Blending the feeling of a futuristic cityscape with swirling melodies and warped pianos, the album’s opening track makes it abundantly clear what type of record it’s going to be. As if crafted to recreate that feeling of looking out a hotel room window as rain pours, “恢复” is the first of many transportative experiences the album offers.

Falls - “Indoor”


Minneapolis producer Falls is at his absolute best when he strips everything down, working with as few elements as possible. With a number of projects to his name, his production ranges from ethereal lo-fi hip-hop, to more adventurous experiments. He’s been fine-tuning his approach for years now, and when he focuses on simply creating an atmosphere, his talents really shine. With over ten releases to his name already, including one on Shlohmo's WeDidIt label, Falls just keeps getting better.

Taken from his most recent EP Sunwarmed Window, “Indoor” features dozens of subtle tracks layered on top of each other, and it’s one of his most relaxing and serene pieces to date. His more beat-oriented and ambient work is still very much worth checking out, but when he combines the two his music is essential.

Frank Ocean - "Seigfried"

Frank Ocean

With his long-awaited return, Frank Ocean challenged his listeners and came out the other end with 2016’s best album. Blonde was one of the most popular and talked-about albums of the year, and it reached such heights by blending more avant-garde elements with R&B and pop. “Seigfried” might not be the clear favorite, but it’s definitely one the album’s prettiest moments, hitting the heart and mind like a tranquilizer.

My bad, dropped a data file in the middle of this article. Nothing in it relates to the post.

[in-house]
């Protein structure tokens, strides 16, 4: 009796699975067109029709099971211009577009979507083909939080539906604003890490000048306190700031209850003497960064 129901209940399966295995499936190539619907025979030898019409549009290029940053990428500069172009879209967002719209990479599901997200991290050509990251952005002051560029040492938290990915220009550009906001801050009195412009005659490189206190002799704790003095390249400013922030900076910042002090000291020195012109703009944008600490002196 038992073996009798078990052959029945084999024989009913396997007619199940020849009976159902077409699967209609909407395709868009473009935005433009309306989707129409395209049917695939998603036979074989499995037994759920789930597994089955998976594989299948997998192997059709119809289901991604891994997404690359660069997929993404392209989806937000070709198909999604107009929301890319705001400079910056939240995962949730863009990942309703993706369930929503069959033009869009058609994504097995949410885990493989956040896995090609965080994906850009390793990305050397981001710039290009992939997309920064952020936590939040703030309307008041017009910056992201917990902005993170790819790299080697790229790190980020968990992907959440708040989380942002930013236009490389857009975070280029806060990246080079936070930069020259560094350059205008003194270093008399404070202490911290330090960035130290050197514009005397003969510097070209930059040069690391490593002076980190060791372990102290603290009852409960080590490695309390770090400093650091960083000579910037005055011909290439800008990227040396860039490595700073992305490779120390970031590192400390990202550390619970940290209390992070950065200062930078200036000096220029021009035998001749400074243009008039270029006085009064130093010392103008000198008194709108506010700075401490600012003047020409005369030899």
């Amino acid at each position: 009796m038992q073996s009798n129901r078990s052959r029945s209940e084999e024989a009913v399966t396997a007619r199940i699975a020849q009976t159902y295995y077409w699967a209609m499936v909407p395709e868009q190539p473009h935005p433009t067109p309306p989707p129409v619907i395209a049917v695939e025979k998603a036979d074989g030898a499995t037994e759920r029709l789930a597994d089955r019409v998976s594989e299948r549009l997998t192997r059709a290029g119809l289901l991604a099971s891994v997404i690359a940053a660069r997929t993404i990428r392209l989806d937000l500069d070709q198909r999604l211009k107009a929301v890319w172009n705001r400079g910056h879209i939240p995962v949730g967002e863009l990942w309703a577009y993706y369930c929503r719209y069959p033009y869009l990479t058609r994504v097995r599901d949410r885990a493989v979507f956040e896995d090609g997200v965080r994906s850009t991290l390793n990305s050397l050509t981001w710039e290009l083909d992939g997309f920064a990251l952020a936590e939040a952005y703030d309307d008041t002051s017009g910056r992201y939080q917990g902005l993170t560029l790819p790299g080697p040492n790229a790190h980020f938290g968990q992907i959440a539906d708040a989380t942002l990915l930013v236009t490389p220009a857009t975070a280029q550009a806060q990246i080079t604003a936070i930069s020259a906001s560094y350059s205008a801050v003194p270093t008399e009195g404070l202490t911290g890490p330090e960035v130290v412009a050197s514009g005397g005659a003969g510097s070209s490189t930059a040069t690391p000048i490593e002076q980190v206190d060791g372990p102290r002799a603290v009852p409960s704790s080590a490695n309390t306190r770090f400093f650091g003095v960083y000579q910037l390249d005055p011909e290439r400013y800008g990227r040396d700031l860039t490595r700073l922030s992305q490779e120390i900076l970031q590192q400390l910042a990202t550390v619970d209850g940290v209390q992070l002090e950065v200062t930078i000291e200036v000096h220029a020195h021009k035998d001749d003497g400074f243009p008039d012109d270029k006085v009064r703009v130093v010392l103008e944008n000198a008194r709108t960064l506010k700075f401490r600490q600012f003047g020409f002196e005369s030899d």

Aphex Twin - "Avril 14th"

Aphex Twin

In every sense of the word, Aphex Twin is a certified legend. No one does ugly and pretty as well as he does, shuffling between the two extremes and sometimes even combining them. Nowhere is this more apparent than on his baffling 2001 release Drukqs. As daring as its breakbeat and avant-garde noise experiments are, his songwriting skills and knack for melody are what has allowed this album to stand the test of time. “Avril 14th” is its best, and most iconic moment. It’s simply wonderfully composed, and even if you don't know Aphex Twin you might recognize it from Kanye West's interpolation on "Blame Game."